From LeTour: Jean François Pescheux's view
A balancing act: "One symbol follows another. After Coëtquidan and Saint-Malo, we will be setting up camp in front of Mont Saint-Michel for another stage that promises to be spectacular. Our countryside will get a tremendous publicity boost if the sun decides to come to the party as well. Mont Saint-Michel is France's second most popular tourist attraction after the Eiffel Tower, and images of it will be broadcast to two billion viewers across the world? All this could almost make us forget that, back on the road, there will a great duel between the rouleurs. As part of the balancing act designed to maintain suspense, we have opted for a shorter time trial than those in recent editions."
Will this be the most photographed stage of the race? I'm guessing it will be the final stage in Paris, but today will be a close second as the riders time trial at Mont Saint-Michel. A fairly flat course, with some rolling hills at the start seem to favor the time trial specialists. Thus, my Podium Cafe Stage Predictor picks of the day: Tony Martin, Chris Froome, Sylvain Chavanel and Alejandro Valverde.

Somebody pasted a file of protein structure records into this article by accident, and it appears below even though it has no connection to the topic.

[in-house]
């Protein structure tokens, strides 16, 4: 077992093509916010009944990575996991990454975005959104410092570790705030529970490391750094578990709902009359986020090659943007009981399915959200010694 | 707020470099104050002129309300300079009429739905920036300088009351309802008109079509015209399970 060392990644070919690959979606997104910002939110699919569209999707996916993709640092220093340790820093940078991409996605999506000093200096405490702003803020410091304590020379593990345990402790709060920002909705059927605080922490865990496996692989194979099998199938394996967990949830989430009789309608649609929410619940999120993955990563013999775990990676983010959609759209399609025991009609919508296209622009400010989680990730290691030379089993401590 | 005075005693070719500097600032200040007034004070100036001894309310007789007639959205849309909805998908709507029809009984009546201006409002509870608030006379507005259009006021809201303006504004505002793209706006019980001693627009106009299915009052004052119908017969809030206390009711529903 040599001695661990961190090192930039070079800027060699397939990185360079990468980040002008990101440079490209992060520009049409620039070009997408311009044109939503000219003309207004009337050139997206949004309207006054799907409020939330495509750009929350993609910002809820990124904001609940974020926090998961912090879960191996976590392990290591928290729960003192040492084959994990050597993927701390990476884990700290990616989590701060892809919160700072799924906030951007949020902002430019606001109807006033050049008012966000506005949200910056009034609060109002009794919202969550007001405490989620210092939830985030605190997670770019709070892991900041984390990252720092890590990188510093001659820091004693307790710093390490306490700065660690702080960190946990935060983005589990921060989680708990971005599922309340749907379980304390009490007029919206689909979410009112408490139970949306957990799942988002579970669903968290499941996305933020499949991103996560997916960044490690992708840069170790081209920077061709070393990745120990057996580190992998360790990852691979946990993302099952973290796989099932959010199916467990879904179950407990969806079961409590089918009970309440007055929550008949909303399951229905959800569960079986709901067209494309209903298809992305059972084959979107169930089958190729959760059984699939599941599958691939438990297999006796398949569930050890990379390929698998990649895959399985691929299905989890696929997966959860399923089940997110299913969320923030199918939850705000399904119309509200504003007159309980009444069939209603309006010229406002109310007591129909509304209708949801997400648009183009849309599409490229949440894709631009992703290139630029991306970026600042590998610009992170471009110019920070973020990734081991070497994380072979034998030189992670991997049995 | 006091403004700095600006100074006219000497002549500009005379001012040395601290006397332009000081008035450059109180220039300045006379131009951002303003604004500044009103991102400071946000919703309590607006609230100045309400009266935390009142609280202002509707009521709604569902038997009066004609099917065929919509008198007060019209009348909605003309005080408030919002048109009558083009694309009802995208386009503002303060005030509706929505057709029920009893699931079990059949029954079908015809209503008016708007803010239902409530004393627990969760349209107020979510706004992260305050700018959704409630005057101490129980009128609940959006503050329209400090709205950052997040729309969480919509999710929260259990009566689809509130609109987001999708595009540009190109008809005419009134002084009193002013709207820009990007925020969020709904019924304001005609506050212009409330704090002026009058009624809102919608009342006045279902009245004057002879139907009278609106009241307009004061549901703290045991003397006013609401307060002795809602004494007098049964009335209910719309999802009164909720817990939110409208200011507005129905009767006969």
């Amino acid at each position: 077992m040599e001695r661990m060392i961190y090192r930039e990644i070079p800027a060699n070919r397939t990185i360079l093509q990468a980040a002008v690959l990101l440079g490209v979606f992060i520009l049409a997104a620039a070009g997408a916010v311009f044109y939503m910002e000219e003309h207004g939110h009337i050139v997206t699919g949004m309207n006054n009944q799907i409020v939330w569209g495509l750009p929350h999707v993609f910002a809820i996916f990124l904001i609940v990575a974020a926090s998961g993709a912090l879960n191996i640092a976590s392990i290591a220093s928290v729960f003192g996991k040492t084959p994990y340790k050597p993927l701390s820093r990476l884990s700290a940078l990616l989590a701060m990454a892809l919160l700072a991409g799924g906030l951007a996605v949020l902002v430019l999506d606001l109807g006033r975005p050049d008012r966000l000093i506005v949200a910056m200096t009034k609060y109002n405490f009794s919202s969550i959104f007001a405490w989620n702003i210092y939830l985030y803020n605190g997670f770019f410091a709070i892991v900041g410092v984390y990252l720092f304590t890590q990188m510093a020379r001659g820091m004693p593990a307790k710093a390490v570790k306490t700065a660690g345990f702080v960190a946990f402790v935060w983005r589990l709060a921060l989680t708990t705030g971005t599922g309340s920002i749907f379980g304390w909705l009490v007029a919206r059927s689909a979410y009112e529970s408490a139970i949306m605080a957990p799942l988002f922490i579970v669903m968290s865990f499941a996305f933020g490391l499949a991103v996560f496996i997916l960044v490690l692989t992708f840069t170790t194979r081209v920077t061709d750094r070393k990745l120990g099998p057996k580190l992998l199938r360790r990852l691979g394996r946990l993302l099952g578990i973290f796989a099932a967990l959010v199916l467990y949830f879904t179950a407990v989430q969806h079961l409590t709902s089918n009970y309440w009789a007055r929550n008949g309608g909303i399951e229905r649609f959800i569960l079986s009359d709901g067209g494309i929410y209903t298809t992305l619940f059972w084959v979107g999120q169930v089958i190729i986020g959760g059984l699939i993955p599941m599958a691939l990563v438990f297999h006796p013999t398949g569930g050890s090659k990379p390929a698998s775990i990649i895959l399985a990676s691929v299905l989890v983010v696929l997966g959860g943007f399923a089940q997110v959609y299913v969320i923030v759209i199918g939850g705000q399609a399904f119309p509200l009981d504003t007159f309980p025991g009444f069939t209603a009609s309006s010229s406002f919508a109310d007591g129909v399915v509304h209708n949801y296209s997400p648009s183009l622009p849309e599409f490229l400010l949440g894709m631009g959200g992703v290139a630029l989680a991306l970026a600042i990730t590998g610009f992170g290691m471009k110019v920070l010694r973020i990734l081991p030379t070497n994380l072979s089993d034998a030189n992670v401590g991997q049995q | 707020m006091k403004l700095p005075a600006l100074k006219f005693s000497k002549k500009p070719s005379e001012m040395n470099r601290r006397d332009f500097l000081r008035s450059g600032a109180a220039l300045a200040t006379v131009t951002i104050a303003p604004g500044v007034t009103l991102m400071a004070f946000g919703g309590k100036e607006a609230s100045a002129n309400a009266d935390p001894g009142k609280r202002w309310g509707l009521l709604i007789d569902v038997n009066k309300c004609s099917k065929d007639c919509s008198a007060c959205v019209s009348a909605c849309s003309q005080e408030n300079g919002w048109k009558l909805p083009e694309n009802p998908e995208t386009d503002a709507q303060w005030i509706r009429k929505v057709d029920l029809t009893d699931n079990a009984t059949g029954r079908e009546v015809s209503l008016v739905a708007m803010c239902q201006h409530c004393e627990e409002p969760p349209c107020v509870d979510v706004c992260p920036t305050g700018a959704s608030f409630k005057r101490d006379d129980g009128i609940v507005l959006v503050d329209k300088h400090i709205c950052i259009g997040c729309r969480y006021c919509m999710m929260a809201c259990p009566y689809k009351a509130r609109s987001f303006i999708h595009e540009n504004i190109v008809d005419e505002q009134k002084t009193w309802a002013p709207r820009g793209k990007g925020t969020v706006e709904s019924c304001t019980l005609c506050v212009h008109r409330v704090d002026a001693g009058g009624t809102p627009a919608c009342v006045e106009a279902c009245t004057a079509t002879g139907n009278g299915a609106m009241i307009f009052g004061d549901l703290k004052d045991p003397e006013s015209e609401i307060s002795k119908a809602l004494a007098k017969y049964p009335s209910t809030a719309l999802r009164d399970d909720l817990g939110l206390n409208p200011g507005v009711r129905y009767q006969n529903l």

Before they start, a few comments on yesterday's sprint finish. I am an admitted Mark Cavendish fan, so I'll let him explain the sprint in a series of tweets:
Wine: Cyril Zangs Cidre 2010
From Selection Massale: Cyril Zangs is working with apples grown organically, picked by hand in late October to early November. He is working with a huge variety of apples Binet, Frequin, Joly, Rambault, St. Martin, Rouge Duret, Bedan, Moulin à Vent, Nöel des Champs and a number of apples that haven't been identified yet. Zangs tells us the idea is to have apples that are sweet, bittersweet, and tartly acidic to balance everything out instead of some growers who have switched to a mono-cepage where single flavors (usually sweet) can dominate. After harvest Cyril puts his apples through greniers, or aging in an attic, for one or two months depending on the year, an old practice that gives the resulting cider much more depth of both color and flavor. After the greniers aging, the cider is pressed off and fermented naturally and bottled to go through secondary fermention. Then that it spends some time on the lees and is disgorged, and then spends more time in bottle before release, a rarity for cider.
I say: There is always a cider for the Tour.
The first of three in a row from Selection Massale.
Gorgeous color. Funky, ripe and fruity with some tanginess. Dry finish. I am far from a cidre expert, but I would say this is a very wine-y cider.